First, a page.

© Reuters. FILE PHOTO: The logo of Coinbase Global Inc, the largest US cryptocurrency exchange, is displayed on the Nasdaq jumbotron market website and others in Times Square in New York, US, April 14, 2021. REUTERS / Shannon Stapleton
LONDON (Reuters) – Major cryptocurrency exchange Coinbase (NASDAQ:) said it is buying crypto-futures exchange FairX, as part of a move to offer crypto derivatives to traders in the United States.
FairX, launched last year, is the operating name of LMX Laboratories. It sells futures products and is regulated by the US Commodity Futures Trading Commission (CFTC).
Coinbase said it wants to make regulated crypto derivatives trading more accessible to both individual and institutional clients.
“The development of a transparent derivatives market is an important inflection point for any asset class, and we believe it will open up greater participation in the crypto economy to individual and institutional investors alike,” she said in a blog post on Wednesday.
Cryptocurrency derivatives trading has grown rapidly since over the past eighteen months institutional investors have begun to embrace cryptocurrency trading, providing ample opportunities for platforms that offer the future and options.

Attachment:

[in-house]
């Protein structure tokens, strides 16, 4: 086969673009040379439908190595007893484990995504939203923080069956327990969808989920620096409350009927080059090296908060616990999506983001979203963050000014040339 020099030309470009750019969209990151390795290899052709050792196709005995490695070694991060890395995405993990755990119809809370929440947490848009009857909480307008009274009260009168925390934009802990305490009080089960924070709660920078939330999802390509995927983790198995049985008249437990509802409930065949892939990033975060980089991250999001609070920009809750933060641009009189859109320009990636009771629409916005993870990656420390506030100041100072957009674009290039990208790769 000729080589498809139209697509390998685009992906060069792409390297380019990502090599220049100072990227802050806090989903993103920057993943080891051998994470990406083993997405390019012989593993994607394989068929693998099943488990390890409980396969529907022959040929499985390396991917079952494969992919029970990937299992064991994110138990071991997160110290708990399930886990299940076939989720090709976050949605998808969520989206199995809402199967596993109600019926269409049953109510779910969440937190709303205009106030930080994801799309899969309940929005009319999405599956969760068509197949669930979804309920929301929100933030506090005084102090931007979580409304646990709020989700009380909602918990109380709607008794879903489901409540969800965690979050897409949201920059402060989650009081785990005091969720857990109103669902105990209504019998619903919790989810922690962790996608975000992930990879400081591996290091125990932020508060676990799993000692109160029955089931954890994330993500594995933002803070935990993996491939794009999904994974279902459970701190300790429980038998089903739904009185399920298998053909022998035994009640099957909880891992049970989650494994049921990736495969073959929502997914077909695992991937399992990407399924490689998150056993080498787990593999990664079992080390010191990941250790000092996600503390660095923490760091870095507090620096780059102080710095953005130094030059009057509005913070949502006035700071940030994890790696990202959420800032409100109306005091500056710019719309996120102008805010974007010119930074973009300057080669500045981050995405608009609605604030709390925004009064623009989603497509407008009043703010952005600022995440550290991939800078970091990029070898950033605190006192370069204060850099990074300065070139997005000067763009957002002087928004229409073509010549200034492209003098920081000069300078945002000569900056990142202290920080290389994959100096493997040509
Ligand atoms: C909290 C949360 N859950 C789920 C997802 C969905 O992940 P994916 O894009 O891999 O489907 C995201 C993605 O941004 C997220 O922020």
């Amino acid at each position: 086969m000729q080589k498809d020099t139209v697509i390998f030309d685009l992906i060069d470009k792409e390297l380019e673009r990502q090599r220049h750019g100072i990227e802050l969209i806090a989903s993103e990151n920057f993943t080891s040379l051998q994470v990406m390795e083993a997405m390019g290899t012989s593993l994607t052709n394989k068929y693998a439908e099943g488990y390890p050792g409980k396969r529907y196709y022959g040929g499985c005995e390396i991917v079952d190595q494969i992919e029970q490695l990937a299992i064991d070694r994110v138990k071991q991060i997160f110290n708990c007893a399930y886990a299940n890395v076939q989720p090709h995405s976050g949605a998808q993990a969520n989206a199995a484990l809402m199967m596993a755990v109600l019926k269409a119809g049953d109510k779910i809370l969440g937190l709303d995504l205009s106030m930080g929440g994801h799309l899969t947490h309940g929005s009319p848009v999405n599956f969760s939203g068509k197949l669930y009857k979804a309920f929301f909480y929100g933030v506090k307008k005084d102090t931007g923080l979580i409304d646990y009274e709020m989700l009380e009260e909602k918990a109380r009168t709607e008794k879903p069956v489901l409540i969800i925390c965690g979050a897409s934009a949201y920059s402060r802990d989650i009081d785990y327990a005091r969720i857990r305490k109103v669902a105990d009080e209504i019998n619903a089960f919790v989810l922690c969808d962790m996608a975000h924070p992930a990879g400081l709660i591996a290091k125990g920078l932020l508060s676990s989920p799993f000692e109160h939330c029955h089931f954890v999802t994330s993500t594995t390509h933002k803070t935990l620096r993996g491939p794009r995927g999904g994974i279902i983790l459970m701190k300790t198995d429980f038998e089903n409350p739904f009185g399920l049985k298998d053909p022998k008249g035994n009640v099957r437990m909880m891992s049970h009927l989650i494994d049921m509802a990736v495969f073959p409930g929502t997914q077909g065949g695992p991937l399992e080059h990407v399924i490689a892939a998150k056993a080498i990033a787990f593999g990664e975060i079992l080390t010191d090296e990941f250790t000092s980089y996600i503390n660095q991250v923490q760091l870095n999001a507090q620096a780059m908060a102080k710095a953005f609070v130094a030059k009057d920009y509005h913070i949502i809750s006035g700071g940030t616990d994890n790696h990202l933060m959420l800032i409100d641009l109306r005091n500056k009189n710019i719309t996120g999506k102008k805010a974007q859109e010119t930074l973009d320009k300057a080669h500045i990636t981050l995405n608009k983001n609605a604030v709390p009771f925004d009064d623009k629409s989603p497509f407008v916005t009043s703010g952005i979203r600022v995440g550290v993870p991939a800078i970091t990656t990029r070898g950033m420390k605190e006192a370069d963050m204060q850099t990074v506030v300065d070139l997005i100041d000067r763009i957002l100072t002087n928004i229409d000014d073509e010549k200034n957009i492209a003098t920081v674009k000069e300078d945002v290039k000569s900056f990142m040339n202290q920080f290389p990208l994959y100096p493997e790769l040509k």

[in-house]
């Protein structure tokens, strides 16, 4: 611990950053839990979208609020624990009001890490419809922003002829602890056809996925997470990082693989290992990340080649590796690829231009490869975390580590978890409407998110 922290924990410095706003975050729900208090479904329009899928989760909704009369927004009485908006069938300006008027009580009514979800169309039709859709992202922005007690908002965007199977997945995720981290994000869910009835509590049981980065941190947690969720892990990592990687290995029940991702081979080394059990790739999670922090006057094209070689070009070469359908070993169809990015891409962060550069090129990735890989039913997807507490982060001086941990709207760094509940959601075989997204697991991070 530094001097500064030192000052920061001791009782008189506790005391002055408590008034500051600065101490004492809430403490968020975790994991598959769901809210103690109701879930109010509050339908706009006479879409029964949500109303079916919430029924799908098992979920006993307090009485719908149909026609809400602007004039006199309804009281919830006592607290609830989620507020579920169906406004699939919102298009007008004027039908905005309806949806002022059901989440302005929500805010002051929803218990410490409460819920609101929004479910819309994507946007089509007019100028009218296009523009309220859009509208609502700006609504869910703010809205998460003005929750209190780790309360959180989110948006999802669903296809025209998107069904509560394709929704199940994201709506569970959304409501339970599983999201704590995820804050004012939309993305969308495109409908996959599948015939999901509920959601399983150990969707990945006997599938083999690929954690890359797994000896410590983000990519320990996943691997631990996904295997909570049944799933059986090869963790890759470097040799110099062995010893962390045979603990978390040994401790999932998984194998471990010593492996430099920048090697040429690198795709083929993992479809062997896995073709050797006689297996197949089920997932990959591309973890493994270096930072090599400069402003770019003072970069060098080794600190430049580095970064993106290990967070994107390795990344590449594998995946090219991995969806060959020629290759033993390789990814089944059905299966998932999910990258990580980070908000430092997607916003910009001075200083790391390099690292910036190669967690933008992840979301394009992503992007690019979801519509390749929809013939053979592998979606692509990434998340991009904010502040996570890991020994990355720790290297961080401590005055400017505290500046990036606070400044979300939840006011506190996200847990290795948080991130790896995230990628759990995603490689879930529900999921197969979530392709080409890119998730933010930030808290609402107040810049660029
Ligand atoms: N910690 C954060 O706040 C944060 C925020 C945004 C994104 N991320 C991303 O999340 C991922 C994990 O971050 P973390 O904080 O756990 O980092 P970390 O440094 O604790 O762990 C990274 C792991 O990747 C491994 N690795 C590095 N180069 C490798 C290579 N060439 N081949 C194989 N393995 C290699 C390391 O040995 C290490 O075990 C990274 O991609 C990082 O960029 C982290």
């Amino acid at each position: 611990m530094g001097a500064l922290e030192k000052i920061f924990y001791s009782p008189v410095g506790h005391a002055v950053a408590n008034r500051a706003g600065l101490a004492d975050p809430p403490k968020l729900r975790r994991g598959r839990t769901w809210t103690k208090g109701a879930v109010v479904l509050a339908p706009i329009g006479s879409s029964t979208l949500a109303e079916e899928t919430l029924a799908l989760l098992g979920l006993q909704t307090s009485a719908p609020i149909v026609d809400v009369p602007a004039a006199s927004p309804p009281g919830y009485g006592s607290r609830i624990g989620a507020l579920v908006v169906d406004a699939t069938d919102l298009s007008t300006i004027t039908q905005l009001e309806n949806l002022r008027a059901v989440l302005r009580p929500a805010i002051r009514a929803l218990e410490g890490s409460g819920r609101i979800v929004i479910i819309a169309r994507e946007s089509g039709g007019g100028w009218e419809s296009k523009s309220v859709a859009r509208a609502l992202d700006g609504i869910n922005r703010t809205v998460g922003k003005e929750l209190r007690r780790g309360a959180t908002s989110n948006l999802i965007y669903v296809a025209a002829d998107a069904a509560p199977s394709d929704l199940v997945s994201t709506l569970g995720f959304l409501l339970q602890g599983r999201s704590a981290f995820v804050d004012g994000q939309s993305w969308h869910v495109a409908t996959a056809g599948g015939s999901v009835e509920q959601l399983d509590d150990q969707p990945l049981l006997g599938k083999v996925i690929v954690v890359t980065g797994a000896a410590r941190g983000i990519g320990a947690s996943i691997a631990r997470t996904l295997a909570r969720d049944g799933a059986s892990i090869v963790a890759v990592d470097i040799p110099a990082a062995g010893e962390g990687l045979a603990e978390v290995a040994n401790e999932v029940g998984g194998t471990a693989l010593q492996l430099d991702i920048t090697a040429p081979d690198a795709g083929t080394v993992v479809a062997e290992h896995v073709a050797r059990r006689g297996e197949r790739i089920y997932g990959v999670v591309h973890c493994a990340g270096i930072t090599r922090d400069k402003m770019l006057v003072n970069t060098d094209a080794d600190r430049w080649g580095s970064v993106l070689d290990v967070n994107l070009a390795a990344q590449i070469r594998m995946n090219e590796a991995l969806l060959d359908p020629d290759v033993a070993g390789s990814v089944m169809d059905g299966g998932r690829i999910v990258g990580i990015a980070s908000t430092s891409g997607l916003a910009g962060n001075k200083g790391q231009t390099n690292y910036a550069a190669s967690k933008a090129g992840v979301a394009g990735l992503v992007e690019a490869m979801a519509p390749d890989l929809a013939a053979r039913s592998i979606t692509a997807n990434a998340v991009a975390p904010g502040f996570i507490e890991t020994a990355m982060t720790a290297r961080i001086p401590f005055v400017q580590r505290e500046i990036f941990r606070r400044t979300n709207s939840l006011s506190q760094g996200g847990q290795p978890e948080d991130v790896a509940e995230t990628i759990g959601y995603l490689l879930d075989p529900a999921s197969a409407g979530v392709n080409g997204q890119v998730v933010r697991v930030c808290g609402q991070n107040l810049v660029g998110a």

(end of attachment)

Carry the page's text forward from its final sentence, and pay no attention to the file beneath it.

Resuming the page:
Crypto derivatives totaled $3.3 trillion in November, according to UK-based CryptoCompare research, accounting for nearly 55% of the total crypto market.
Cryptocurrency futures and options products, especially those offered by regulated platforms, are widely seen as less risky than buying and selling cash trading.
This potentially makes it more attractive to institutional investors seeking exposure to cryptocurrencies, many of whom are balancing the lure of quick wins with the ongoing risks in the emerging industry.
The company said the deal is expected to close in the first quarter.
Shares in Coinbase ended 1% lower on Wednesday after posting its first day of net gains for the year on Tuesday to top $246 although it is still down about 39% since it went public in April of last year.
The shares are up nearly 3% to $241.20 in pre-market trading.
Shares of blockchain-related companies tumbled earlier this week with Bitcoin dropping below $40,000. It is still well below the all-time high of $69,000 reached in November of last year.
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